Thursday, 15 May 2014

Experiments in animation - II

This is my first attempt to combine text and drawing.  

The text in this case is a short poem from 2009 together with a heavily edited picture taken at Wee Jasper in the early 1980s.  



The process used to create the picture is explained in this post - together with the original pictures.  I want to record my thanks to all those who commented on the post - particularly Robyn Coalson (who prompted me to write the process down) and Ann Polak (who worked out what was happening in the picture).

Putting it together


First of all the poem:
   Once we were friends - 
   travelling far side by side 
   with the magic of us

I wrote this a long time ago - as part of a larger piece which was originally intended to be chanted in a rough 5:7:5 form (although this fragment breaks those rules).  The chant was set to music and recorded at the time, but then I got distracted and and only found the text recently.  

The picture was taken 2 decades ago at Wee Jasper in the mountains to the West of Canberra.  I originally scanned the photo then tried to repair it - but was disappointed with the outcome.  I remember the day - the horses and the company.


In combining the poem and picture I wanted to create a fast loading animation.  I tried a couple of options but eventually settled on the GIF format.  

First, I used Photoshop Elements 10 (PE10) to modify the picture.  I converted it to greyscale and resized the picture to reduce the size and density of the particles in the picture.  i then used a couple of filters - firstly to find edges and then give it a charcoal effect.  It gave the picture a line drawing / shaded effect.


I created 9 layers in PE10.  I used the text tool to add the poem into each of the layers - and then deleted part of the text to create the effect of the poem being written in the final GIF.

I cut the image into each of the layers and used a white brush to hide the detail I didnt want between each of the levels.  When happy with the effect, I merged the drawing an poem text into the 9 original layers.

Next time I would do a couple of things differently.  The most significant part of the picture are the riders - when reduced to final size, the figures have an 'untidy' look - this element of the picture might have benefited from being redrawn with attention to detail.  In the area behind the text I left some picture elements.  These bit me late in the process after I loaded the image onto G+ - a further size reduction at that stage introduced artifacts into the picture confusing the text in a couple of frames.  Next time, I will pay closer attention to that area to avoid later problems.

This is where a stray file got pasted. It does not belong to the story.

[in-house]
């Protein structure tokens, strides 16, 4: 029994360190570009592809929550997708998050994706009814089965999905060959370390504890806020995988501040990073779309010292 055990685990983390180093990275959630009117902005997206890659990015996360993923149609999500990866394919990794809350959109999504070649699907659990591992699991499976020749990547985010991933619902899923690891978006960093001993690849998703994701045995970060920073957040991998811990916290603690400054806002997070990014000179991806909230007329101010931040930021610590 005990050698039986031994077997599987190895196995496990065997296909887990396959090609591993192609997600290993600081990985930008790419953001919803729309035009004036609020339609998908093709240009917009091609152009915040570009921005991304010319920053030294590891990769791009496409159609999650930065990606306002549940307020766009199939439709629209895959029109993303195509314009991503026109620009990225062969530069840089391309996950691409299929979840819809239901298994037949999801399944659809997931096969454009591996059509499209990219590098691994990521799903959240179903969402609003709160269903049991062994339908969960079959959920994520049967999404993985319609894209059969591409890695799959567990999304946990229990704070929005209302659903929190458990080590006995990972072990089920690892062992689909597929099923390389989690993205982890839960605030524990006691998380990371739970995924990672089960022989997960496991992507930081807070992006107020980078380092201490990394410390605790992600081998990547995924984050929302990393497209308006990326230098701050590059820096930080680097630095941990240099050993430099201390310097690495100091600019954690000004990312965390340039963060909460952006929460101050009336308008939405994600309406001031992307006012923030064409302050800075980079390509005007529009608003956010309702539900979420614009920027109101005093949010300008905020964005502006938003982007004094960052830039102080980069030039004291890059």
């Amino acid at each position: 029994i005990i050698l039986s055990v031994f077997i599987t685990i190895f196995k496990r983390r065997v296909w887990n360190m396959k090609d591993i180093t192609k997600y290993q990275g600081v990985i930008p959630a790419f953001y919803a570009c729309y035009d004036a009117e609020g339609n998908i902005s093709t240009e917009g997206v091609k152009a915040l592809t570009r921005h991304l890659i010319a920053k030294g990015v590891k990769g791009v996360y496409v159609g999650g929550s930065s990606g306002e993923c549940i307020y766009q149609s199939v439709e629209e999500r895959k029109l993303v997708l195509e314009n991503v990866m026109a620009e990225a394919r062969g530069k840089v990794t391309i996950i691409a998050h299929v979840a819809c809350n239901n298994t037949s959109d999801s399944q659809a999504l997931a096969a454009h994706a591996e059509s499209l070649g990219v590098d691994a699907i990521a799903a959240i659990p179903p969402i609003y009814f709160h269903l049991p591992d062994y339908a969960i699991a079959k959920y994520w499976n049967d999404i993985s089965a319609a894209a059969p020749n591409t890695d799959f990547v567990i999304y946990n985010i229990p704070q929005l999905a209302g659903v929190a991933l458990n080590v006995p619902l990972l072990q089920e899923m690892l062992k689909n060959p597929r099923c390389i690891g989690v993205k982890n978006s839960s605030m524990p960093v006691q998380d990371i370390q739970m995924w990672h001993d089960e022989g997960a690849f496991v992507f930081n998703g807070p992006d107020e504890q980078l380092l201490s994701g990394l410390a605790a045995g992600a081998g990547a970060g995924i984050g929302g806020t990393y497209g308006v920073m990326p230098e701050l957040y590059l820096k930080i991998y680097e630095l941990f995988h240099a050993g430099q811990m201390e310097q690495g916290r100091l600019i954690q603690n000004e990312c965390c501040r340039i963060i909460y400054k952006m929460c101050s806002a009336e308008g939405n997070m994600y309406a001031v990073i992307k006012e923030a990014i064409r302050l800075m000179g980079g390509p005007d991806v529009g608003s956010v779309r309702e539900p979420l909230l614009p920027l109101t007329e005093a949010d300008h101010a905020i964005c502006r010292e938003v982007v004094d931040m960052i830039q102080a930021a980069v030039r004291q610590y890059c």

After a bit of experimentation with size and speed of delivery, I reduced the image size size to 15cm across and 36 pixels/cm and further reduced the color profile to 16 colors.  I increased the lossy rate to a high level (both further reduced the size of the GIF).  I then hit the "save for web" option as an animated gif with 3-4 seconds between each frame.  

I was happy with the size of the final - the file size is about half the size of a normal color picture.  I then uploaded it to G+.  G+ reduced the size a bit more and added some interesting artifacts into a couple of the frames.

Why do this

I started this to learn the process and because I reckon it would be a good way to present fast instruction on simple tasks, unpick complex structures - or to show progress on something (dynamic flow charts - explanations about how current moves through electric wiring diagrams etc). 

When I finally loaded it, I spent a bit of time watching it.  I assumed that I was just enjoying the moment but then Ann Polak made a couple of really interesting observations. She initially pointed out that the: 
"sideshow effect is much like human memory, with snapshots and vignettes the most natural form and the connections more loosely drawn, fading

Later she pointed out: 
 "seeing this layered exploration of the image, that we have lost a bit of the discovery and inspiration that we once had in the darkroom, when new ideas came from seeing images backwards and with negative colours -- not to mention upside down in the ground glass.  While I might spend a damp-eyed moment remembering the smell of the chemistry, there's much to be said for the technology that puts all that and more into any laptop for anyone to explore and master this creative domain.  What wonders!"

These were insightful comments.  Looking at the original picture, there are a number of different elements.  Ordinarily we would use focus or framing to give emphasis to these.  The eye of each viewer may be drawn to different parts of the picture, according to those subtle biases. With an animation technique the elements can be introduced in a different order - giving them, in turn, special significance.

Thanks to everyone who encouraged me with this :)  Really appreciate it.


Peter Quinton
Palerang
May 2014
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